When I read the blog post about the introduction of a new product Oracle Unified Directory, first thing that came to my mind was, why another LDAP directory from Oracle? Oracle already has two LDAP Directory offerings, ODSEE (Sun Directory) and OID. However my impression changed after attending this webcast from Oracle (which justified about the new product in general). You can find the Q & A from the webcast here. It looks like “unified” summarizes about the new product.
Personally, I have interests in all the products that deal with LDAP Protocol and LDAP Directories. So, I was interested to know more about the new product. I read about Oracle Unified Directory (OUD) 11g release notes here. You can find the OUD documentation for 11g R1 release (126.96.36.199.0) here.
OUD is one of a brand new directoty product from Oracle as part of the Fusion Middleware Identity Management. OUD comes with Oracle Directory Services Plus (ODS Plus) suite. So, if you already have a license for ODS Plus, then you already have a license to use OUD in your enterprise (Please check with Oracle Licensing before any major deployments to see the existing license covers it).
There are too many TLAs (Three Letter Acronyms) used in this post – I tried to use this minimally but that was not easy. If you hate TLAs, here is a quick recap:
OUD – Oracle Unified Directory
OID – Oracle Internet Directory
ODS (ODSEE) – Oracle Directory Server (previously, Sun Java System Directory Server – also, iPlanet Directory)
DIP – Directory Integration Platform
A brand new LDAP v3 Implementation
LDAP Protocol is the standard way for storing directory entries for an enterprise. With more than 5 years of development (mentioned in the webcast), OUD is a LDAP v3 implementation from Oracle. It was also mentioned that OUD was written in Java.
OUD comes with three main components. They are:
- Directory Server
- Proxy Server
- Replication Server
Directory Server provides the main LDAP functionality. Proxy server can be used for proxy LDAP requests. And Replication Server is used for replication from one OUD to another OUD or even ODSEE server.
Embedded Berkeley DB
This is my favorite part of OUD. There is no separate Oracle Database requirement for OUD (unlike Oracle Internet Directory). Personally I like LDAP Directories embedded with an attached database such as Berkeley DB for storing the data entries. Some may argue that we can use Database features in the LDAP Directory. However I feel that we can use file based storage features for the DB files which can be better.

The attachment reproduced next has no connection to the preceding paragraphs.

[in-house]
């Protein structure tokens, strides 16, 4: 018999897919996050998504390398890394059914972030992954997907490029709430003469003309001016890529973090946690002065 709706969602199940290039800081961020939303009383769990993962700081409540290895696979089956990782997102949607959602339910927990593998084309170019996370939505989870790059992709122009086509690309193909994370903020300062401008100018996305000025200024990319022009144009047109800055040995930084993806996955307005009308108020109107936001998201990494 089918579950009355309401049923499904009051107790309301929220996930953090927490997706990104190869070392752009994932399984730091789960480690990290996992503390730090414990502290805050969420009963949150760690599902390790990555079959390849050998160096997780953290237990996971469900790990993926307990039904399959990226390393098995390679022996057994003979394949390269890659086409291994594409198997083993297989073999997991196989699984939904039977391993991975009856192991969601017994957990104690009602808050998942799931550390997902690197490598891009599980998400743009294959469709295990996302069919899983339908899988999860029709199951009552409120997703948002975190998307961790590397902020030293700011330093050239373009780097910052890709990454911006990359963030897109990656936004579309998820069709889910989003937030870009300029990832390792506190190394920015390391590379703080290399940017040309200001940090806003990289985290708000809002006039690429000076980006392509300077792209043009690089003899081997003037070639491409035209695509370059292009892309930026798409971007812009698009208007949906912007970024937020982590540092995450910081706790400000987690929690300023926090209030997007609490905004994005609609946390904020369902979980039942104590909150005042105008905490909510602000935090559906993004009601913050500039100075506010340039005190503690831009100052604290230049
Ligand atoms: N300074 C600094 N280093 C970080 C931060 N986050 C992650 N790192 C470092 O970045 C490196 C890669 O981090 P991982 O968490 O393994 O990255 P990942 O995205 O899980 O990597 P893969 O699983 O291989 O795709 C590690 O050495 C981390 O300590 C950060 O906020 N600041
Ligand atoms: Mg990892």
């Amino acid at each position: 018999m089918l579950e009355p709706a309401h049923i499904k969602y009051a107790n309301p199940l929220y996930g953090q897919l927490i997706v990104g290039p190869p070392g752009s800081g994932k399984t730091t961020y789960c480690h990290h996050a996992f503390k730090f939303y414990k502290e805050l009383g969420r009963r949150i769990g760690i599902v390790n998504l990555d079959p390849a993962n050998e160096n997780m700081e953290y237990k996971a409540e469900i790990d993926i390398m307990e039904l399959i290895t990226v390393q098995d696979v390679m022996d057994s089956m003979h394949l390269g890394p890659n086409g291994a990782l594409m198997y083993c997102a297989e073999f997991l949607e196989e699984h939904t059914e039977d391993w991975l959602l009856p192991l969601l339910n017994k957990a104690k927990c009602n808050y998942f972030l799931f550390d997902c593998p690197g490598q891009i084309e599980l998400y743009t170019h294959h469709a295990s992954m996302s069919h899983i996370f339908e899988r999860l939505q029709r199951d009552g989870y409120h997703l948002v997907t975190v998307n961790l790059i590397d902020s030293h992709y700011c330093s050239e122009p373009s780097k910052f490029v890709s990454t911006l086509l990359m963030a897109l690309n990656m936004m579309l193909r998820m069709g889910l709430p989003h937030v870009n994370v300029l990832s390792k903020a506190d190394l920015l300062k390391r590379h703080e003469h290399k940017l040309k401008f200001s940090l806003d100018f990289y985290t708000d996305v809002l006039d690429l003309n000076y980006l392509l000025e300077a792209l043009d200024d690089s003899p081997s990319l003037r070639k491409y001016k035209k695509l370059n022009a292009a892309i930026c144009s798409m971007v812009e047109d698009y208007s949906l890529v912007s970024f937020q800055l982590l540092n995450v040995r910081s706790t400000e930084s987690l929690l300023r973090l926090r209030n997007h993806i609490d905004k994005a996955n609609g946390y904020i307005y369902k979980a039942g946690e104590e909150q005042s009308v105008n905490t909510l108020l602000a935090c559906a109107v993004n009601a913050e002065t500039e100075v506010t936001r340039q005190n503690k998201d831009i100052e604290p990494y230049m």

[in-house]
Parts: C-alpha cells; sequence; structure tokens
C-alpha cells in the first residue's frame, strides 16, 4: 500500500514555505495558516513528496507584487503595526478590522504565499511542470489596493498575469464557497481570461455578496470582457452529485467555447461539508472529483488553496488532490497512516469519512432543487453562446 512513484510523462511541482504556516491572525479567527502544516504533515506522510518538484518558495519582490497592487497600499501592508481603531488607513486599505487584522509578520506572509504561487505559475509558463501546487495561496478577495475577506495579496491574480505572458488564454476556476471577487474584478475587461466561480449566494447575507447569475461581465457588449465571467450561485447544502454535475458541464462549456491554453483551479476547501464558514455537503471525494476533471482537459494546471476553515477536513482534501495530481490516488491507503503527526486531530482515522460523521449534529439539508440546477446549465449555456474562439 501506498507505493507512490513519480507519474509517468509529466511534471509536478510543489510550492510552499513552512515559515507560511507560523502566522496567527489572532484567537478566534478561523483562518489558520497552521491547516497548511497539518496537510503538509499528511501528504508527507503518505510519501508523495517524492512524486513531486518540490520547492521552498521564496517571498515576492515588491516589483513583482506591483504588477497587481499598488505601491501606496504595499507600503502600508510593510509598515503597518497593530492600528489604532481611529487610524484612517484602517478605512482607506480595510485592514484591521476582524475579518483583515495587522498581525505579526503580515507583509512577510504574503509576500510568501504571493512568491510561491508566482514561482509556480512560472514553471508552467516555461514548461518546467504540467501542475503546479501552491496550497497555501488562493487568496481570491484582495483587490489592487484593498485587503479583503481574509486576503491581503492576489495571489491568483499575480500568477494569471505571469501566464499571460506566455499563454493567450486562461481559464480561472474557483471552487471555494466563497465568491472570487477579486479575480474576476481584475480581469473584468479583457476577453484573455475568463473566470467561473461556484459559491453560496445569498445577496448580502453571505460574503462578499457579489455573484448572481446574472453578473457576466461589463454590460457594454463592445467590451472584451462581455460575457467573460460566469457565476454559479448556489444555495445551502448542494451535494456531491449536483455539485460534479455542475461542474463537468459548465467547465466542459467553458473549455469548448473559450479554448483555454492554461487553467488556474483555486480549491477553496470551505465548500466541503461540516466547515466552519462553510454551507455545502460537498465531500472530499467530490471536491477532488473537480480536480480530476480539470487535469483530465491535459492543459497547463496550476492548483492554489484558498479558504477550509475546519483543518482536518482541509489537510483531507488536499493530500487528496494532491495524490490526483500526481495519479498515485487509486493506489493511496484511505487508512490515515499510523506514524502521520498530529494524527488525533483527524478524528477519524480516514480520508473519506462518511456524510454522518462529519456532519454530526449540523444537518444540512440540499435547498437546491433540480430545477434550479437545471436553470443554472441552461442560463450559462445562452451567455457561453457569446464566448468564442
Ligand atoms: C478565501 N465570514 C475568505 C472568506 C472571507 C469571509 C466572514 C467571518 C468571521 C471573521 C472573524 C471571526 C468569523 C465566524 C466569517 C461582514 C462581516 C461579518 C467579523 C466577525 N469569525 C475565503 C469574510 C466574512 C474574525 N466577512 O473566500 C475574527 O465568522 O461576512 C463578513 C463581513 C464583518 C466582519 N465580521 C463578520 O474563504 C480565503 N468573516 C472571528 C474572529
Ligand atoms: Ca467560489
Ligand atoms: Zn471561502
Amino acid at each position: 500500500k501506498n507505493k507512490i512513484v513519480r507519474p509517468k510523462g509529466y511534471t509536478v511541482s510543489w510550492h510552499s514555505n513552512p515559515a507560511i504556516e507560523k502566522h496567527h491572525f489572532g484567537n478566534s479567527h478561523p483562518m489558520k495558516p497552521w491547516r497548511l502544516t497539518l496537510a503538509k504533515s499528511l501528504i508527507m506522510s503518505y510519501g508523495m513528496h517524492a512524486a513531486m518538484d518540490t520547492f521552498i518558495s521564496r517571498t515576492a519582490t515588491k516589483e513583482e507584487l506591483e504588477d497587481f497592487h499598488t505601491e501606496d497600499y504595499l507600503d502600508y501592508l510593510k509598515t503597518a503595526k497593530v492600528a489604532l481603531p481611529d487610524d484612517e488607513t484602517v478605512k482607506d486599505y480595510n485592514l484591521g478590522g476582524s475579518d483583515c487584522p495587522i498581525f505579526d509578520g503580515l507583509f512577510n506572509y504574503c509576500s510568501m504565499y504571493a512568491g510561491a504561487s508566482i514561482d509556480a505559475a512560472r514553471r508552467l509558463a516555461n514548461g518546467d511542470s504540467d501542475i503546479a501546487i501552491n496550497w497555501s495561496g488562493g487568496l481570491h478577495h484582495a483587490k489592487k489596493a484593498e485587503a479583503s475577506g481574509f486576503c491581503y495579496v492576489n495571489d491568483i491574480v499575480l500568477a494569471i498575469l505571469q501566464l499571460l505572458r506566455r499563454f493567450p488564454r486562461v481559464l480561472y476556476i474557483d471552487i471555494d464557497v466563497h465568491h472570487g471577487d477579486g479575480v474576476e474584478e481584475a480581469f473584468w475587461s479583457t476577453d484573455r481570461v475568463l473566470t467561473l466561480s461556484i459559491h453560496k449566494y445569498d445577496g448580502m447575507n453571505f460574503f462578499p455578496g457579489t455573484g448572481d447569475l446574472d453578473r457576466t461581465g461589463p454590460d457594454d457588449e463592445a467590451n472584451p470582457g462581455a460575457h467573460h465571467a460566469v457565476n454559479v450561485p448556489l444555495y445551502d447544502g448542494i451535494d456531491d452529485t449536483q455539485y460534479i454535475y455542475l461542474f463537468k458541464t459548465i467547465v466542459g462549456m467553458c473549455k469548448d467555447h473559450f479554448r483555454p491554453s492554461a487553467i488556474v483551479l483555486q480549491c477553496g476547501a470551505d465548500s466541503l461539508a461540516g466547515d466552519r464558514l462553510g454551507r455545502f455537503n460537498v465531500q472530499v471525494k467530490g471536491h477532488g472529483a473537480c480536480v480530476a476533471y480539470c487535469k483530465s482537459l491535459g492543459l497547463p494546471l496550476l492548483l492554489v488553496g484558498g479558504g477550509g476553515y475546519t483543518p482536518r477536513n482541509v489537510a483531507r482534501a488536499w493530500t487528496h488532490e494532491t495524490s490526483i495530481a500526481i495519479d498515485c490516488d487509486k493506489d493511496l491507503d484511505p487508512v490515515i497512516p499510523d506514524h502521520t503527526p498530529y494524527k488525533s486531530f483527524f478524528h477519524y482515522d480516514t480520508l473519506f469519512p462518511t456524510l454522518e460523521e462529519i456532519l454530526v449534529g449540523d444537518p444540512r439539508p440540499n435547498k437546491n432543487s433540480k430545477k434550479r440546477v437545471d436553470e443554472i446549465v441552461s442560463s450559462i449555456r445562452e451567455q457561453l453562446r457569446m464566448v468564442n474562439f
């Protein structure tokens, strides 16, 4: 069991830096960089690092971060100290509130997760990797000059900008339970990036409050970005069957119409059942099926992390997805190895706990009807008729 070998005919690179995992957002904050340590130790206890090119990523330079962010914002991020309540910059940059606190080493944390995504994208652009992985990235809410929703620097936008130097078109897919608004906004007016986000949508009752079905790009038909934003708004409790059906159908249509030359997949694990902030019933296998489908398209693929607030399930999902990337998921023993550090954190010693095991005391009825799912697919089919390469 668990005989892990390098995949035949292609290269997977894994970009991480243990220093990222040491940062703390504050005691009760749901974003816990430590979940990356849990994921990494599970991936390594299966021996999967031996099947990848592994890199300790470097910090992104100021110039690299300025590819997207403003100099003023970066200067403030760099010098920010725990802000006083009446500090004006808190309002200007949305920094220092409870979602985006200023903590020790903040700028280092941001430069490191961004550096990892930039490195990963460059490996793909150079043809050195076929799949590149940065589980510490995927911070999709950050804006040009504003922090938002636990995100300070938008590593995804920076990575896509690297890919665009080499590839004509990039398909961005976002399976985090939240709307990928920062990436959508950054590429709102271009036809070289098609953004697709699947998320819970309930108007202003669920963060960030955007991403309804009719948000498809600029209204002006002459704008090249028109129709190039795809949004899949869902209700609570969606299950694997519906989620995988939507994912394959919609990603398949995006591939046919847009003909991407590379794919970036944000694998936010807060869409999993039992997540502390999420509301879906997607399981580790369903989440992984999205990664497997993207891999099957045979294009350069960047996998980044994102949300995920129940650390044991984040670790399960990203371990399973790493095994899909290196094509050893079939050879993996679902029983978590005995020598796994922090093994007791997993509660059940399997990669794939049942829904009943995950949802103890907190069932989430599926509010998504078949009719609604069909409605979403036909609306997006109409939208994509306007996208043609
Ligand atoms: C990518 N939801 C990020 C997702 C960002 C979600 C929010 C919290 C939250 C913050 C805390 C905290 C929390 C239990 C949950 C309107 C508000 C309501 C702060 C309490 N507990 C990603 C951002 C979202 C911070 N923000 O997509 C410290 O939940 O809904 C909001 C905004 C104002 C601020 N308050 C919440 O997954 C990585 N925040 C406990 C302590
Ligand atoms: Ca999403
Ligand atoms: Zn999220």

OUD Replication for ODSEE
Replication is one of the major requirements for LDAP Directories now. To setup high availability environments, we need replication to be setup in almost every LDAP Directory deployment. We need to propagate changes from one OUD directory to another using replication for High-Availability.
One of the important features I like about OUD is its replication gateway for ODSEE (also for OUD). Definitely this is aimed for deployments with ODSEE to migrate to the OUD easily.
Directory Integration Platform (DIP)
Oracle DIP provides functionality to synchronize data from one LDAP Directory to another, such as Active Directory (also from database to the LDAP Directory). Oracle DIP was already available earlier. Now, DIP is supported in OUD as well.
Performance and Security
In existing LDAP Directories, we face performance issues related to writing data entries. In OUD, it was mentioned in the webcast that it provides “5 times write” and “3 times read” performance.
OUD will be used for storing user information for authentication and sometimes for authorization purposes. Also, it can be used to store personnel information. So, security is one of the major concerns during the deployment. I need to explore more on this.
Some of the other features:
- dsconfig command – dsconfig command line is used to configure most of the system administration functions for OUD.
- ODSM – ODSM is a graphical utility for managing OUD.
So what’s next? Obviously it is time to download the new product and play around with its features.
Installation and Configuration
Installation is a simple task with Oracle Installers. This is no exception for OUD too. OUD installation is a simple process. We just need to download the software and run the runInstaller utility (I have Oracle Linux in my laptop – All my examples below is on Linux).
./runInstaller –jreloc /usr
[I have Oracle Linux 6.0 in my laptop. I installed OUD in this laptop with jre 1.6.0_20 installed under /usr by default. The Java executable is /usr/bin/java/]
OUD installation is a simple process with 7 step installation process:
- My Oracle Support Updates
- Prerequisite checks
- Installation Location
- Installation Summary
- Installation Progress
- Installation Complete
[Since the prerequisite checks failed in my laptop (Issue with Linux Version), I have to tweak little bit for the OUD installation, by editing /etc/redhat-release and /etc/oracle-release files]
Once Installation is completed, then we need to configure OUD based on what components we want to deploy.
For each component, OUD comes with a GUI utility for configuration. We can configure OUD for Directory Server, Proxy Server and/or Replication Server. We can run these utilities using command line options for configuration too. The utilities are located under the install folder:
Once configuration is completed using these utilities, you can use the commands in bin folder to start or stop the components. You can refer the installation guide for more details on this.
I faced issues during the Server Startup for using the jre in /usr (delivered with Oracle Linux). I will write about it in my next post.
All right… that’s all for now. I will continue to write more on OUD for advanced options for deployment. Also, I will be deploying the ODS connector in OIM to integrate with OUD. We will meet in another post with more details on them. Until then